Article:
Ambient workouts



At a party almost three years ago, a fellow electrophile introduced himself to yours truly midmix as I struggled to beatmatch for maybe 15 people (it was a small party… stop laughing). Mike Dykehouse humbly slurred on about how he might be making a “bedroom listening” record for Mike Paradinas’ (aka mü-Ziq) label and how surprised he was by this prospect. “Wow,” I said aloud. My inner monologue: “Have another, dude.”

But it was Dykehouse’s DEMF performance last year that turned the tables, surprising the other slack-jawed onlookers and me. A hyperactive, one-man electronic Metallica show — nothing like the album, but amazingly fun.

Dynamic Obsolescence? Obsolescent tastes harsh, but the sounds here are certainly older. It evokes nearly all of your favorite British experimental chaps circa 1995-1997 (nothing wrong with that). This fluid collection of tracks recorded from ’96 to ’01 shows that if you restructure an older sound, many elements can be recycled. Dynamic? Hell, yes.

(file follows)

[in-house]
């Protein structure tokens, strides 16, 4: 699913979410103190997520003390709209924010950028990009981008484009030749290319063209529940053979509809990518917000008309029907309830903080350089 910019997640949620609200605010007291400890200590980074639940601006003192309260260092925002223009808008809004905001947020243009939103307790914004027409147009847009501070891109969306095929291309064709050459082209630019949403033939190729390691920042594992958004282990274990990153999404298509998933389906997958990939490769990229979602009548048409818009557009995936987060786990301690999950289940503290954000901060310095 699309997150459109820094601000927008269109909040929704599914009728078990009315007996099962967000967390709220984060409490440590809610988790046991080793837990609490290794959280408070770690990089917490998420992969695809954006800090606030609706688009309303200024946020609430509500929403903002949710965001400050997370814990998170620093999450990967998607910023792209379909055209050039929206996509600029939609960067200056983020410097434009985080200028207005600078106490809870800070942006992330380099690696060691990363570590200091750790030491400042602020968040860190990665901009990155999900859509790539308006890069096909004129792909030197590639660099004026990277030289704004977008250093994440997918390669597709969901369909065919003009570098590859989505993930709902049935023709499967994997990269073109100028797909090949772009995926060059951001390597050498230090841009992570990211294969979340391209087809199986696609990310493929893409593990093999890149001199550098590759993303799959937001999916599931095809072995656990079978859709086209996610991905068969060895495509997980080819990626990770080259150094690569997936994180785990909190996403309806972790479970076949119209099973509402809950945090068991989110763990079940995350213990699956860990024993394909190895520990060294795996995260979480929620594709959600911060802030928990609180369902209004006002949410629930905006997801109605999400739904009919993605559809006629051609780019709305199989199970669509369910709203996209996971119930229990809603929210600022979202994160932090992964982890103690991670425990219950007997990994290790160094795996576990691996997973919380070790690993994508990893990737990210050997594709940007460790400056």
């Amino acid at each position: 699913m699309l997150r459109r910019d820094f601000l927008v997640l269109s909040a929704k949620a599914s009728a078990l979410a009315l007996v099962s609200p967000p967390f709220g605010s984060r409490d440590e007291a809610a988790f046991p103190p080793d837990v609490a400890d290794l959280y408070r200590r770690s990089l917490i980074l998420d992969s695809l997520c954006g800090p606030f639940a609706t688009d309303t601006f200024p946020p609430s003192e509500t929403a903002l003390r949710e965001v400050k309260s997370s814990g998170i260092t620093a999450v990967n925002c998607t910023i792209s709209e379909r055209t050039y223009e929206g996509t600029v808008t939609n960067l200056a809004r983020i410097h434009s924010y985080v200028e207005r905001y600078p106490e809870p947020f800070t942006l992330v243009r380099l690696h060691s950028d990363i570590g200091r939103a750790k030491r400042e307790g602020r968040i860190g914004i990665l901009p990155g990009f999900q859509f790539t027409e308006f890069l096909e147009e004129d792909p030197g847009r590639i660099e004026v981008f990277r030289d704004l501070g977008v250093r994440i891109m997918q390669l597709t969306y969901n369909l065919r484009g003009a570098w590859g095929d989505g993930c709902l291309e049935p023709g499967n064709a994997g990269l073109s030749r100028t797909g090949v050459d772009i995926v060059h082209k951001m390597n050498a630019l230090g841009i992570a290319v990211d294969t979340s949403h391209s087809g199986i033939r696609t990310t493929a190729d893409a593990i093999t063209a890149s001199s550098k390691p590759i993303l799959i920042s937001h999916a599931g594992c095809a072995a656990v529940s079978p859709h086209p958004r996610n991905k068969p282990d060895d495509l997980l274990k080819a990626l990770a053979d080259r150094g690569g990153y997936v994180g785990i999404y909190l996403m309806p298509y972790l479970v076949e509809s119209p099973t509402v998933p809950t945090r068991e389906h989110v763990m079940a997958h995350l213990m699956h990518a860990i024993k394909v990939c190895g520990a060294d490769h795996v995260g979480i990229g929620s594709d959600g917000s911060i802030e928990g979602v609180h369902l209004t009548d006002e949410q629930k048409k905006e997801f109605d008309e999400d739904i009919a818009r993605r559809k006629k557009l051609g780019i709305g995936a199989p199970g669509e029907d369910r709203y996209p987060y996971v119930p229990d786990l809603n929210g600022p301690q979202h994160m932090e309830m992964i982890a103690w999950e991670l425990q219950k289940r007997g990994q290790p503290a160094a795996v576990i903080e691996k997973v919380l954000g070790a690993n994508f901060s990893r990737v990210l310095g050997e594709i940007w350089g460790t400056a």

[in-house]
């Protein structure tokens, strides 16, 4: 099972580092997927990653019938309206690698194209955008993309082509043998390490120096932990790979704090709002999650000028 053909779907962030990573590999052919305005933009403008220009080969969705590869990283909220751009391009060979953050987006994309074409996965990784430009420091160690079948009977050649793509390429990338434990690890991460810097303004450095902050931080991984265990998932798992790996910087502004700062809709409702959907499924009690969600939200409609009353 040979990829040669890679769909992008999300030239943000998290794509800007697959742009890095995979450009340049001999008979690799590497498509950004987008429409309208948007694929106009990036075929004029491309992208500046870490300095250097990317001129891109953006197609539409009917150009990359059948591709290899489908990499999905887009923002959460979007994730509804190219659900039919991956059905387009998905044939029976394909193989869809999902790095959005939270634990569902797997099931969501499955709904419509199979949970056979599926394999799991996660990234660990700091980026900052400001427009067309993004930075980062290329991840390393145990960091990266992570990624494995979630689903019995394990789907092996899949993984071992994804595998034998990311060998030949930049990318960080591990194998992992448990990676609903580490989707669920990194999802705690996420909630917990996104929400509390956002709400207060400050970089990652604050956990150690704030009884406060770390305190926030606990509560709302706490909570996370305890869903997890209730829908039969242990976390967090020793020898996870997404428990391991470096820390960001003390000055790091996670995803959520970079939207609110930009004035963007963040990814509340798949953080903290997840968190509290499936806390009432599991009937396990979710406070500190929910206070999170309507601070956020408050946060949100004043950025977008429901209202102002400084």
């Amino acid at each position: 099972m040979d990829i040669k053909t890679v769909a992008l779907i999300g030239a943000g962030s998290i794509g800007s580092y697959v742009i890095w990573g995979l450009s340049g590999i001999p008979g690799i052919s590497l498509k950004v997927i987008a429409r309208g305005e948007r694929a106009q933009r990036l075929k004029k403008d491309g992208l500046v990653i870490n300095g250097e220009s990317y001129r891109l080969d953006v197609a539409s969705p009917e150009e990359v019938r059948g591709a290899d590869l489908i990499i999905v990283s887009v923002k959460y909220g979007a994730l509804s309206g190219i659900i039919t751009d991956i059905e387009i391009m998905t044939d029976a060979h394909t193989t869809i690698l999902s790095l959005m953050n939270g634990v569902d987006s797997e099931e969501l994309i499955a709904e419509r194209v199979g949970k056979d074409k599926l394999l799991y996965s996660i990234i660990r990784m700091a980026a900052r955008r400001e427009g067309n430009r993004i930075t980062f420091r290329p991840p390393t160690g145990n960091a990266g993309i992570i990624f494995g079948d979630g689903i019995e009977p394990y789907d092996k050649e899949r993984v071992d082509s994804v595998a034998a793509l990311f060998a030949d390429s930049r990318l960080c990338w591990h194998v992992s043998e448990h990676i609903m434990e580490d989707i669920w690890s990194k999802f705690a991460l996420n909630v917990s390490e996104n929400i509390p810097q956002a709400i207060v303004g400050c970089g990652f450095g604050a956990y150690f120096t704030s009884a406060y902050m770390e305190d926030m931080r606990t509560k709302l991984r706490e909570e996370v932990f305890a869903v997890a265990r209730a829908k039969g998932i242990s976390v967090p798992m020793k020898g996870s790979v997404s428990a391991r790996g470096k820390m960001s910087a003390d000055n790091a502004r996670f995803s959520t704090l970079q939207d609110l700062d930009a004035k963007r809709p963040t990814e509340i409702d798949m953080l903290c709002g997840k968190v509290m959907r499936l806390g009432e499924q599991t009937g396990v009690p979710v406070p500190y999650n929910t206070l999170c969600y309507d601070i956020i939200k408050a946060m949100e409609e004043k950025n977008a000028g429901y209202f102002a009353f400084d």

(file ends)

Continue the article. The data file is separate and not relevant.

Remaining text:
The first several tracks, from “yorkshire acid burn” to “kalamazoo” are a brief history of experimental “electronica.” In a clear departure, “record store track” and “cargo cult” give Kool & the Gang the electric Kool-Aid acid test. “Chapel hillectro” is driving electro-pop soul. “Ypsitucky” and “tauq 2” chime in on the smooth and serious tip while “ultra taboo” and “last track” decompress the album’s melodic structures into a satisfying electronic yawn.

In 1996, Richard James (Aphex Twin) and Mike Paradinas co-wrote a jaunty album titled Expert Knob Twiddlers as Mike & Rich. The collaboration was a cult success and clearly as much fun for the artists as their fans. Dykehouse, however, has combined the introspective sounds of these electrauteurs in ways we didn’t see with M&R. With Paradinas mastering his tracks to perfection, Dykehouse injects some R&B-style soul into the UK’s synth ’n’ bass canon.

Mike Dykehouse performs Wednesday, July 11 at Blind Pig.

E-mail Robert Gorell at

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